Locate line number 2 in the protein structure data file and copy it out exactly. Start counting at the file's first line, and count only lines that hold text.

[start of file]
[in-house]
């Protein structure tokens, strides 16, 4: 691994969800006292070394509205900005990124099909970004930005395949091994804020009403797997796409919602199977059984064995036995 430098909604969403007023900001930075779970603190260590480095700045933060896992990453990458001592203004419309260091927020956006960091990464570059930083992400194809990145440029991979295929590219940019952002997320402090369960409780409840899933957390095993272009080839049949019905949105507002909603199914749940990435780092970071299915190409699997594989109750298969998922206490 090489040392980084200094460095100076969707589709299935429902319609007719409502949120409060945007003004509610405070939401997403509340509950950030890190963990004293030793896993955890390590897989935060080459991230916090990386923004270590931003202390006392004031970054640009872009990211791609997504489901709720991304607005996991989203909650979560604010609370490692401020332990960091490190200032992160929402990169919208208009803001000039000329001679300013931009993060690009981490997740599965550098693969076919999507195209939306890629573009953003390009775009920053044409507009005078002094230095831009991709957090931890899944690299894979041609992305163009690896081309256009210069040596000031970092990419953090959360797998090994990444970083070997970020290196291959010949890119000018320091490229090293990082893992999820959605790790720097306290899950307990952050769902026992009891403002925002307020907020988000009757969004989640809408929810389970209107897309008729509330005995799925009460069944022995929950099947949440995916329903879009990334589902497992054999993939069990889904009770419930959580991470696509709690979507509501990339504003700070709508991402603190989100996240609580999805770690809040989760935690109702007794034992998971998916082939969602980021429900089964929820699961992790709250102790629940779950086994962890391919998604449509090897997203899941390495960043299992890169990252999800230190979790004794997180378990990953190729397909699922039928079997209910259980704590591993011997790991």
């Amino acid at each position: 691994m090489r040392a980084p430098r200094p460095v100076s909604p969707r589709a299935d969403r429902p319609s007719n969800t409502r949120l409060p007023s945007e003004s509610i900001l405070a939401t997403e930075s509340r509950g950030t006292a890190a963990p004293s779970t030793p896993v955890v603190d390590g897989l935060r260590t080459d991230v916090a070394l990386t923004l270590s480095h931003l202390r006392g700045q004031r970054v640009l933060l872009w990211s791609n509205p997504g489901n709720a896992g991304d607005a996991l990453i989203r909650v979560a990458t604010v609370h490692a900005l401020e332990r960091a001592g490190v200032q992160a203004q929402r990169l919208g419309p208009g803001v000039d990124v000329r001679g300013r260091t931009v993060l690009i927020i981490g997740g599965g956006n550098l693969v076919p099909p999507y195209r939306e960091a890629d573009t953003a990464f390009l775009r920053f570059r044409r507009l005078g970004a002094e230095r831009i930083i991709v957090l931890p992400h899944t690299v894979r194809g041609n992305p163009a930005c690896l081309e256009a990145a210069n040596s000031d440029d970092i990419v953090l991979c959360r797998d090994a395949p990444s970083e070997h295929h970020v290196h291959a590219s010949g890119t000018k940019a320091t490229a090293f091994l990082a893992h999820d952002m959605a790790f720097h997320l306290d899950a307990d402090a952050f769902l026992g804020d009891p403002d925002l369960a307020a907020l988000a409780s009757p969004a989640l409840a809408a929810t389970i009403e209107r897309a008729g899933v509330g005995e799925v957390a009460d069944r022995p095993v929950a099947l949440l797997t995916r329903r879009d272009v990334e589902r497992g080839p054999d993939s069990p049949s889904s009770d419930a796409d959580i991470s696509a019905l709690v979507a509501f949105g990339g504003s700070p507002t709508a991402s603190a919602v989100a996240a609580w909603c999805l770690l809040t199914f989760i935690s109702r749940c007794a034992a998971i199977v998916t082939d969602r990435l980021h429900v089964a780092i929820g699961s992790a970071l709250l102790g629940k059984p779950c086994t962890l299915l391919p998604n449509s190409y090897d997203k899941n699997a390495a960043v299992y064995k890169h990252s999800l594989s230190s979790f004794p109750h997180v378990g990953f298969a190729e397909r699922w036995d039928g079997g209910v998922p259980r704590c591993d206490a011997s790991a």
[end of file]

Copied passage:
């Protein structure tokens, strides 16, 4: 691994969800006292070394509205900005990124099909970004930005395949091994804020009403797997796409919602199977059984064995036995 430098909604969403007023900001930075779970603190260590480095700045933060896992990453990458001592203004419309260091927020956006960091990464570059930083992400194809990145440029991979295929590219940019952002997320402090369960409780409840899933957390095993272009080839049949019905949105507002909603199914749940990435780092970071299915190409699997594989109750298969998922206490 090489040392980084200094460095100076969707589709299935429902319609007719409502949120409060945007003004509610405070939401997403509340509950950030890190963990004293030793896993955890390590897989935060080459991230916090990386923004270590931003202390006392004031970054640009872009990211791609997504489901709720991304607005996991989203909650979560604010609370490692401020332990960091490190200032992160929402990169919208208009803001000039000329001679300013931009993060690009981490997740599965550098693969076919999507195209939306890629573009953003390009775009920053044409507009005078002094230095831009991709957090931890899944690299894979041609992305163009690896081309256009210069040596000031970092990419953090959360797998090994990444970083070997970020290196291959010949890119000018320091490229090293990082893992999820959605790790720097306290899950307990952050769902026992009891403002925002307020907020988000009757969004989640809408929810389970209107897309008729509330005995799925009460069944022995929950099947949440995916329903879009990334589902497992054999993939069990889904009770419930959580991470696509709690979507509501990339504003700070709508991402603190989100996240609580999805770690809040989760935690109702007794034992998971998916082939969602980021429900089964929820699961992790709250102790629940779950086994962890391919998604449509090897997203899941390495960043299992890169990252999800230190979790004794997180378990990953190729397909699922039928079997209910259980704590591993011997790991």